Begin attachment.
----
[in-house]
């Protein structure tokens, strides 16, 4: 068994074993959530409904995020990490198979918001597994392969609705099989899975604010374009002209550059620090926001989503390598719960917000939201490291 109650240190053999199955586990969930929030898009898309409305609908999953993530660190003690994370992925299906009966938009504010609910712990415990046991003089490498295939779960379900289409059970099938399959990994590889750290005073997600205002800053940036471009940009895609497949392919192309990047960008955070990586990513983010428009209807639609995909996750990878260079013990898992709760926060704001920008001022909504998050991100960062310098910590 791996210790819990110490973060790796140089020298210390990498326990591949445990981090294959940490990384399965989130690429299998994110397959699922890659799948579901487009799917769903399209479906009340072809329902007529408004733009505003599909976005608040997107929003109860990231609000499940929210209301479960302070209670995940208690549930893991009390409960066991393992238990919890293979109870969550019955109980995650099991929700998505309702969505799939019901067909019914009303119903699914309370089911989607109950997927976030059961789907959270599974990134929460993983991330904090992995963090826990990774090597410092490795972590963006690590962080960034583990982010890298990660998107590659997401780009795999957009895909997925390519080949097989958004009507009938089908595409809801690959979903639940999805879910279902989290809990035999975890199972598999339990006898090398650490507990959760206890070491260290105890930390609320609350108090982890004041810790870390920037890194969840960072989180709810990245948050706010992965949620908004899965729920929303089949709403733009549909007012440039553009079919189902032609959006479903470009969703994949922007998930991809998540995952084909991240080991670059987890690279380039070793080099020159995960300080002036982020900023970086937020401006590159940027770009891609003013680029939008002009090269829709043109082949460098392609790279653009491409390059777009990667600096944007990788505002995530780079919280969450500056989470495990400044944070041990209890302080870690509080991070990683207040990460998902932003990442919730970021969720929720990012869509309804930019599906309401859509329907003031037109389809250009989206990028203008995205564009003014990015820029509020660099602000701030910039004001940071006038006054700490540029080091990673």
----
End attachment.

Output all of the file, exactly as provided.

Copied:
[in-house]
């Protein structure tokens, strides 16, 4: 068994074993959530409904995020990490198979918001597994392969609705099989899975604010374009002209550059620090926001989503390598719960917000939201490291 109650240190053999199955586990969930929030898009898309409305609908999953993530660190003690994370992925299906009966938009504010609910712990415990046991003089490498295939779960379900289409059970099938399959990994590889750290005073997600205002800053940036471009940009895609497949392919192309990047960008955070990586990513983010428009209807639609995909996750990878260079013990898992709760926060704001920008001022909504998050991100960062310098910590 791996210790819990110490973060790796140089020298210390990498326990591949445990981090294959940490990384399965989130690429299998994110397959699922890659799948579901487009799917769903399209479906009340072809329902007529408004733009505003599909976005608040997107929003109860990231609000499940929210209301479960302070209670995940208690549930893991009390409960066991393992238990919890293979109870969550019955109980995650099991929700998505309702969505799939019901067909019914009303119903699914309370089911989607109950997927976030059961789907959270599974990134929460993983991330904090992995963090826990990774090597410092490795972590963006690590962080960034583990982010890298990660998107590659997401780009795999957009895909997925390519080949097989958004009507009938089908595409809801690959979903639940999805879910279902989290809990035999975890199972598999339990006898090398650490507990959760206890070491260290105890930390609320609350108090982890004041810790870390920037890194969840960072989180709810990245948050706010992965949620908004899965729920929303089949709403733009549909007012440039553009079919189902032609959006479903470009969703994949922007998930991809998540995952084909991240080991670059987890690279380039070793080099020159995960300080002036982020900023970086937020401006590159940027770009891609003013680029939008002009090269829709043109082949460098392609790279653009491409390059777009990667600096944007990788505002995530780079919280969450500056989470495990400044944070041990209890302080870690509080991070990683207040990460998902932003990442919730970021969720929720990012869509309804930019599906309401859509329907003031037109389809250009989206990028203008995205564009003014990015820029509020660099602000701030910039004001940071006038006054700490540029080091990673």